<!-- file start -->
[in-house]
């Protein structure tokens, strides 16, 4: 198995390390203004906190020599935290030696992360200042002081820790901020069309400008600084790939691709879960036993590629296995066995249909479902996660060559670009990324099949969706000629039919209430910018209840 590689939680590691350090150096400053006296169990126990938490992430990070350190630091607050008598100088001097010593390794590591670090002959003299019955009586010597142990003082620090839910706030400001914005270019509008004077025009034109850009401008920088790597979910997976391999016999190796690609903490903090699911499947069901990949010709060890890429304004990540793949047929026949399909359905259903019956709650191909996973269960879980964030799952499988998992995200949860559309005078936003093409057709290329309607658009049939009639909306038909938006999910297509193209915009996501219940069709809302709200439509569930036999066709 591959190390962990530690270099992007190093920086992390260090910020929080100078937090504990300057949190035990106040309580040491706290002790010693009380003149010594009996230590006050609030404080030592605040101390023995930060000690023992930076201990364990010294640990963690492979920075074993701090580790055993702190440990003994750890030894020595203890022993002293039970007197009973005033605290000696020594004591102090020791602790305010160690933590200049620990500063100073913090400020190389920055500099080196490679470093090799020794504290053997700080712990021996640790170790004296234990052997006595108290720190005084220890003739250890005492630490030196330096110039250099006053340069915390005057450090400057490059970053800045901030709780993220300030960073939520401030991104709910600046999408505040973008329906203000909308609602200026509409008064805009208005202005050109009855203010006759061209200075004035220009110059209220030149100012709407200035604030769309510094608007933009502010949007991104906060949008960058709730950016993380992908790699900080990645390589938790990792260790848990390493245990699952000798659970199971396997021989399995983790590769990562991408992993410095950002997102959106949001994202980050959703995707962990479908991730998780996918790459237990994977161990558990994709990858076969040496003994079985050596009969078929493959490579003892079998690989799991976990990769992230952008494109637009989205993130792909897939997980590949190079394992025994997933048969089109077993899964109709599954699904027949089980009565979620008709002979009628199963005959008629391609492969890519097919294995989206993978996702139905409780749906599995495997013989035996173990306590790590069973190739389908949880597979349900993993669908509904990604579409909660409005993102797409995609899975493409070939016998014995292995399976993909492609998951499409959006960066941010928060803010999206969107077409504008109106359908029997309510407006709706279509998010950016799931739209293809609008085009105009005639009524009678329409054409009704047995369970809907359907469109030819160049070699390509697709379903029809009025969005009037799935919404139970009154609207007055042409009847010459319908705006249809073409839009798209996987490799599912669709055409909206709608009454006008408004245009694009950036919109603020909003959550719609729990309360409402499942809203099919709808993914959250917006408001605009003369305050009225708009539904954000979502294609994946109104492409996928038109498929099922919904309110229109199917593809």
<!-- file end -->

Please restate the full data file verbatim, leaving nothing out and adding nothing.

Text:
[in-house]
């Protein structure tokens, strides 16, 4: 198995390390203004906190020599935290030696992360200042002081820790901020069309400008600084790939691709879960036993590629296995066995249909479902996660060559670009990324099949969706000629039919209430910018209840 590689939680590691350090150096400053006296169990126990938490992430990070350190630091607050008598100088001097010593390794590591670090002959003299019955009586010597142990003082620090839910706030400001914005270019509008004077025009034109850009401008920088790597979910997976391999016999190796690609903490903090699911499947069901990949010709060890890429304004990540793949047929026949399909359905259903019956709650191909996973269960879980964030799952499988998992995200949860559309005078936003093409057709290329309607658009049939009639909306038909938006999910297509193209915009996501219940069709809302709200439509569930036999066709 591959190390962990530690270099992007190093920086992390260090910020929080100078937090504990300057949190035990106040309580040491706290002790010693009380003149010594009996230590006050609030404080030592605040101390023995930060000690023992930076201990364990010294640990963690492979920075074993701090580790055993702190440990003994750890030894020595203890022993002293039970007197009973005033605290000696020594004591102090020791602790305010160690933590200049620990500063100073913090400020190389920055500099080196490679470093090799020794504290053997700080712990021996640790170790004296234990052997006595108290720190005084220890003739250890005492630490030196330096110039250099006053340069915390005057450090400057490059970053800045901030709780993220300030960073939520401030991104709910600046999408505040973008329906203000909308609602200026509409008064805009208005202005050109009855203010006759061209200075004035220009110059209220030149100012709407200035604030769309510094608007933009502010949007991104906060949008960058709730950016993380992908790699900080990645390589938790990792260790848990390493245990699952000798659970199971396997021989399995983790590769990562991408992993410095950002997102959106949001994202980050959703995707962990479908991730998780996918790459237990994977161990558990994709990858076969040496003994079985050596009969078929493959490579003892079998690989799991976990990769992230952008494109637009989205993130792909897939997980590949190079394992025994997933048969089109077993899964109709599954699904027949089980009565979620008709002979009628199963005959008629391609492969890519097919294995989206993978996702139905409780749906599995495997013989035996173990306590790590069973190739389908949880597979349900993993669908509904990604579409909660409005993102797409995609899975493409070939016998014995292995399976993909492609998951499409959006960066941010928060803010999206969107077409504008109106359908029997309510407006709706279509998010950016799931739209293809609008085009105009005639009524009678329409054409009704047995369970809907359907469109030819160049070699390509697709379903029809009025969005009037799935919404139970009154609207007055042409009847010459319908705006249809073409839009798209996987490799599912669709055409909206709608009454006008408004245009694009950036919109603020909003959550719609729990309360409402499942809203099919709808993914959250917006408001605009003369305050009225708009539904954000979502294609994946109104492409996928038109498929099922919904309110229109199917593809």